The Indian Space Research Organisation’s successful Geosynchronous Satellite Launch Vehicle-D5 mission puts India in a select league of just six countries that can launch heavyweight telecommunication satellites.

ISRO is an excellent example of how a potent mixture of freedom and funding can energise departments attached to the Indian government, an institution notoriously prone to excessive control.

Over the past decade, ISRO’s projects have been getting bigger and more ambitious, and it has begun to shrug off the shroud of secrecy that covers other government science institutes.

The GSLV-D5 launch comes a month after the organisation sent up a rocket to orbit Mars. The rocket is scheduled to reach the red planet towards the end of 2014 and is intended to test the country's design and planning capabilities for interplanterary missions.

GSLV, however, is more practical. It is among a series of launchers developed by ISRO that can put satellites into orbit almost 36,000 km above the planet. There have been nine GSLV launchers so far, of which only four, including GSLV-D5, have been successful.

The first, a Mk-1 launcher, was deployed in 2001. In April and December 2010, ISRO unsuccessfully experimented with Mk-2 launchers that could carry heavier payloads. GSLV-D5 is the third in this category and is the only one to have worked.

The GSLV-D5 can only carry satellites weighing a maximum of 2,500 kg, unlike other rockets, such as France’s Ariane satellite launcher, which can carry up to 10,000 kg.  Nonetheless, yesterday’s launch is important for two reasons.

First, ISRO has managed to develop a cryogenic engine from scratch. Cryogenic engines are capable of storing fuel at extremely low temperatures, which increases the amount a launcher can carry.

In addition, now that ISRO knows that its cryogenic technology is effective, it can begin to develop the next generation of GSLVs, which can carry payloads of up to 4,500 kg. This will consolidate India's position in the highly lucrative commercial satellite launch industry.

The PSLV, a lighter weight rocket that launches satellites closer to earth, "is already a highly reliable launch vehicle in its class and offers for other countries' satellites, several advantages, that include cost, schedule and technical maturity," says Susmita Mohanty, CEO of India’s first private space start-up Earth2Orbit. "It is only natural that similar advantages will accrue from the GSLV in due course.”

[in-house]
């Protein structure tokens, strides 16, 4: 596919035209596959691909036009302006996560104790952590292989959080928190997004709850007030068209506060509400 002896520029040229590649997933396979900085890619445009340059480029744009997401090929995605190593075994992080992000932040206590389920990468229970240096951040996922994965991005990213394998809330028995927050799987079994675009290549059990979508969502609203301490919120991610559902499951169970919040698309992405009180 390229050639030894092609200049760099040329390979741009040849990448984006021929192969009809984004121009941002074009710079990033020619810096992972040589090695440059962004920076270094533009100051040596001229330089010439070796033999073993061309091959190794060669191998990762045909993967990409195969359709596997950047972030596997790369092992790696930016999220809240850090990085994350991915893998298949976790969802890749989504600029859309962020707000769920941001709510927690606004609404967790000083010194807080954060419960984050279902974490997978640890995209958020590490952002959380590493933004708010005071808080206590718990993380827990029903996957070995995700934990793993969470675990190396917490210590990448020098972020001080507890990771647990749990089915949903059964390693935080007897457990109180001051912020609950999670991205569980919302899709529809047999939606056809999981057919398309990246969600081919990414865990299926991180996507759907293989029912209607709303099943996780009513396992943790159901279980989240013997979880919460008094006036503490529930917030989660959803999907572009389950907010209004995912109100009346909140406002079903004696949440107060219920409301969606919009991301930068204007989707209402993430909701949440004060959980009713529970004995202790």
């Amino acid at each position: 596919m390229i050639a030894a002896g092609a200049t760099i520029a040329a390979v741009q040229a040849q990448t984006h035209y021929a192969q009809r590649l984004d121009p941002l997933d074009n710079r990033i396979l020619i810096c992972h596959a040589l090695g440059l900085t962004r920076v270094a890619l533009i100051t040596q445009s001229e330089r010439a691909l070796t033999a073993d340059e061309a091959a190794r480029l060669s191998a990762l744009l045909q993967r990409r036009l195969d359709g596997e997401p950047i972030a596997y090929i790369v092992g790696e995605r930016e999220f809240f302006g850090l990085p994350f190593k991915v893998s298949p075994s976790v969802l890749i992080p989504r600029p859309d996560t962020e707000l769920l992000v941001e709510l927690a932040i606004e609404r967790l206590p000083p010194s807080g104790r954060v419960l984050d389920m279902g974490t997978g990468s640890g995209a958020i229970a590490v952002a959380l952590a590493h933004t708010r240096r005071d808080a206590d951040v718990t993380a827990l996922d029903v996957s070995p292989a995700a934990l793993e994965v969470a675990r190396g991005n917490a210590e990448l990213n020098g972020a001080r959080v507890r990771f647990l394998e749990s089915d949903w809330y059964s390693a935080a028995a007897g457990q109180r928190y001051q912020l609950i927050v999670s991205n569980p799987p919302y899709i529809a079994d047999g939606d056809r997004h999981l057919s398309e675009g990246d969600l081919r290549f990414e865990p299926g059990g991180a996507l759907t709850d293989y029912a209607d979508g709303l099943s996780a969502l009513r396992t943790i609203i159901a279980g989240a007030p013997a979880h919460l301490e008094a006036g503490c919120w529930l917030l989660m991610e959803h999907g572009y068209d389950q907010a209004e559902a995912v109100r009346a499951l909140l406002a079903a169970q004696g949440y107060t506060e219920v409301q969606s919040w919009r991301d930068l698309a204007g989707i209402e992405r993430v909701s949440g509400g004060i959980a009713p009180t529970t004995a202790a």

Cryogenic technology is also vital to larger projects such as launching an Indian space station or conducting a manned mission to space. ISRO was established in 1962 on the urging of Dr Vikram Sarabhai, who wanted to build India’s communication network and link it directly to development.

“In early days, it was a modest, though ambitious, programme," said Amrita Shah, author of the only biography of Sarabhai.  ISRO "was very careful about how it spent money. It was not wasteful and it had very clear developmental goals. At the same time it was ambitious -- for a poor country to be even thinking about a space programme would have seemed absurd at the time.”

Shah said that the Indian space programme has been successful for a very long time, but now the scale has become larger. "There is now a certain element of flamboyance in the representation of the programme, not the programme itself, that Sarabhai would have been categorically against,” she noted.

ISRO, under the department of space, is one of the few government-funded institutions to have consistently delivered positive results. What is different is the unswerving backing it gets from the political class.

While the technical capabilities of ISRO’s scientists and engineers are among the best in the world, it would not be able to go far without funding and support from politicians.

In the past few years, its budget has increased by 25-30% per year, with no questions asked. Politicians have always been enthusiastic in their support of India’s space programmes.

There has been only one financial scandal at ISRO in 50 years, and the government dealt with it decisively. In 2011, reports emerged that ISRO had made a deal with private multimedia company Devas Multimedia Private Limited, to launch satellites that would give away 70 MHz of the S-band spectrum for a throwaway price.

The chairman at the time, G Madhavan Nair, was removed and informed that he could never hold a government position again. This decision is currently under review.

Despite its occasional failures, an acceptable hazard in any scientific field, ISRO remains one of the most open technical departments funded by the government.

Science has always been the golden child of the government. As with ISRO, the government does not publicly inquire into the doings of other research departments such as the Defence and Research Development Organisation or the Atomic Energy Centre. However, neither is as open to the public as ISRO.

While the ISRO model of funding might not be replicable in other more mundane areas such as the public works department, it does give a glimpse at how an organisation can flourish despite the odds.